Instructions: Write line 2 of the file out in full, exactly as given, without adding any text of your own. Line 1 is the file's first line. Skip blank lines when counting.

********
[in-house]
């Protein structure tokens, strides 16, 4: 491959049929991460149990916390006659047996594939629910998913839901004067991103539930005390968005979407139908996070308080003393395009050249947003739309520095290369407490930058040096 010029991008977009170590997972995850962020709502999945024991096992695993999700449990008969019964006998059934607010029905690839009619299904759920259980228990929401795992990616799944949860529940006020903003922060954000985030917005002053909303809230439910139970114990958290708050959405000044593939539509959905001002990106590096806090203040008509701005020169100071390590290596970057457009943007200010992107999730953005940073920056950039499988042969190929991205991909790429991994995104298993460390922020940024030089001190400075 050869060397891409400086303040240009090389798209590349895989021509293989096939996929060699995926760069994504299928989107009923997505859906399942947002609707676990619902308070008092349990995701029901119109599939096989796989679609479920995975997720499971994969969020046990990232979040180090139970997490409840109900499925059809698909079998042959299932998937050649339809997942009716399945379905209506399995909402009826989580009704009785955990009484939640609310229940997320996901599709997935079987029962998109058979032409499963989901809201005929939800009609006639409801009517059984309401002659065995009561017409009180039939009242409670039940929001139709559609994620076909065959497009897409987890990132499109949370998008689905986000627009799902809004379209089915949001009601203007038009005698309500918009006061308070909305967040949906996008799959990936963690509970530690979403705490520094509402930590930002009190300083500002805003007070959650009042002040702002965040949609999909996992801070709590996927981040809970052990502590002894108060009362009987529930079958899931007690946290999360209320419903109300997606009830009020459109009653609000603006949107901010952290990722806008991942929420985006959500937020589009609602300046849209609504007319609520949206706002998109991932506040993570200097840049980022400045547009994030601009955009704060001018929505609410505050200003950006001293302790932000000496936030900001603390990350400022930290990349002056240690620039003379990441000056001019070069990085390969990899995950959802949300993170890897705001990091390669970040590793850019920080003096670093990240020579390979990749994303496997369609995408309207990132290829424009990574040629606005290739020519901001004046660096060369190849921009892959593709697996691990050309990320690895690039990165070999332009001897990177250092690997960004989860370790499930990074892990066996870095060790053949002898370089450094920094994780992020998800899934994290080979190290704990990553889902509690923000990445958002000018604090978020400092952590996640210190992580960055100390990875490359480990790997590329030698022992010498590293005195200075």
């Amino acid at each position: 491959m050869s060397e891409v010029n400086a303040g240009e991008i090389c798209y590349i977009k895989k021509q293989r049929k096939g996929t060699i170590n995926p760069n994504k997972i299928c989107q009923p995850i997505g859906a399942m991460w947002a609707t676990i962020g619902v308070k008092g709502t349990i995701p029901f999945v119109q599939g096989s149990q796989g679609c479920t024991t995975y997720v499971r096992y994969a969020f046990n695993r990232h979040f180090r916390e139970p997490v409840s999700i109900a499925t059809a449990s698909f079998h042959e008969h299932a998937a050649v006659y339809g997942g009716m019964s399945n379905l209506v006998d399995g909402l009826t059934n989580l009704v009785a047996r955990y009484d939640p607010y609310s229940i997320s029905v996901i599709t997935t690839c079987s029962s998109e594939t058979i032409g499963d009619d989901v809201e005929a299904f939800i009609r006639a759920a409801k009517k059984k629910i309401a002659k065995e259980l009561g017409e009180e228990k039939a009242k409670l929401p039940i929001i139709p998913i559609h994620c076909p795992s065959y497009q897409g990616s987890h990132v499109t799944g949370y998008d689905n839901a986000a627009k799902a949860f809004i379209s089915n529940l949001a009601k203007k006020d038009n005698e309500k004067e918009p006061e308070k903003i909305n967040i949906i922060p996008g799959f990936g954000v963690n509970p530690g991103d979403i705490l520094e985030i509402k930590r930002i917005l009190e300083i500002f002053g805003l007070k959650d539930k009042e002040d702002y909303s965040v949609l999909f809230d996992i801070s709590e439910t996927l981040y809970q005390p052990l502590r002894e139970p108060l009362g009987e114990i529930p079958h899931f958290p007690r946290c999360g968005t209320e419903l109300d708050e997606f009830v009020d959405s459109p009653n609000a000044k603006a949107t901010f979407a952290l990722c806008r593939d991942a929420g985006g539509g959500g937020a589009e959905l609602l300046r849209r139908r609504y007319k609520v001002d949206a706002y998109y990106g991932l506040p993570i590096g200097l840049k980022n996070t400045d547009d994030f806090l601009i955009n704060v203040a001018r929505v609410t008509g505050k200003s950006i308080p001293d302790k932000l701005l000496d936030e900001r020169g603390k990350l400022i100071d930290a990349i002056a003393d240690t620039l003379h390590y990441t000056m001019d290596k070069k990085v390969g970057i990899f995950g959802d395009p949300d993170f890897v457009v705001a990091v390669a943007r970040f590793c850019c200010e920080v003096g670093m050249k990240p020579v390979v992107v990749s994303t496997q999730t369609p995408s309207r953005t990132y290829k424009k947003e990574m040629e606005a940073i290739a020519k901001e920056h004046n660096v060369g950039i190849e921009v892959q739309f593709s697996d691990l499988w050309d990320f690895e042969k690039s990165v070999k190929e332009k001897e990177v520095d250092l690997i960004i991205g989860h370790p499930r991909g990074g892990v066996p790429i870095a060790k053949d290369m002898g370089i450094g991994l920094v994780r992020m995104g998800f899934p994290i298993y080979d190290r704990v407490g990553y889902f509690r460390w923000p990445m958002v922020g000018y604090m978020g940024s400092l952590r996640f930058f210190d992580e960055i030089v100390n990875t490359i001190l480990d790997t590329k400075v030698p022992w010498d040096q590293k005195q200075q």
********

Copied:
């Protein structure tokens, strides 16, 4: 491959049929991460149990916390006659047996594939629910998913839901004067991103539930005390968005979407139908996070308080003393395009050249947003739309520095290369407490930058040096 010029991008977009170590997972995850962020709502999945024991096992695993999700449990008969019964006998059934607010029905690839009619299904759920259980228990929401795992990616799944949860529940006020903003922060954000985030917005002053909303809230439910139970114990958290708050959405000044593939539509959905001002990106590096806090203040008509701005020169100071390590290596970057457009943007200010992107999730953005940073920056950039499988042969190929991205991909790429991994995104298993460390922020940024030089001190400075 050869060397891409400086303040240009090389798209590349895989021509293989096939996929060699995926760069994504299928989107009923997505859906399942947002609707676990619902308070008092349990995701029901119109599939096989796989679609479920995975997720499971994969969020046990990232979040180090139970997490409840109900499925059809698909079998042959299932998937050649339809997942009716399945379905209506399995909402009826989580009704009785955990009484939640609310229940997320996901599709997935079987029962998109058979032409499963989901809201005929939800009609006639409801009517059984309401002659065995009561017409009180039939009242409670039940929001139709559609994620076909065959497009897409987890990132499109949370998008689905986000627009799902809004379209089915949001009601203007038009005698309500918009006061308070909305967040949906996008799959990936963690509970530690979403705490520094509402930590930002009190300083500002805003007070959650009042002040702002965040949609999909996992801070709590996927981040809970052990502590002894108060009362009987529930079958899931007690946290999360209320419903109300997606009830009020459109009653609000603006949107901010952290990722806008991942929420985006959500937020589009609602300046849209609504007319609520949206706002998109991932506040993570200097840049980022400045547009994030601009955009704060001018929505609410505050200003950006001293302790932000000496936030900001603390990350400022930290990349002056240690620039003379990441000056001019070069990085390969990899995950959802949300993170890897705001990091390669970040590793850019920080003096670093990240020579390979990749994303496997369609995408309207990132290829424009990574040629606005290739020519901001004046660096060369190849921009892959593709697996691990050309990320690895690039990165070999332009001897990177250092690997960004989860370790499930990074892990066996870095060790053949002898370089450094920094994780992020998800899934994290080979190290704990990553889902509690923000990445958002000018604090978020400092952590996640210190992580960055100390990875490359480990790997590329030698022992010498590293005195200075």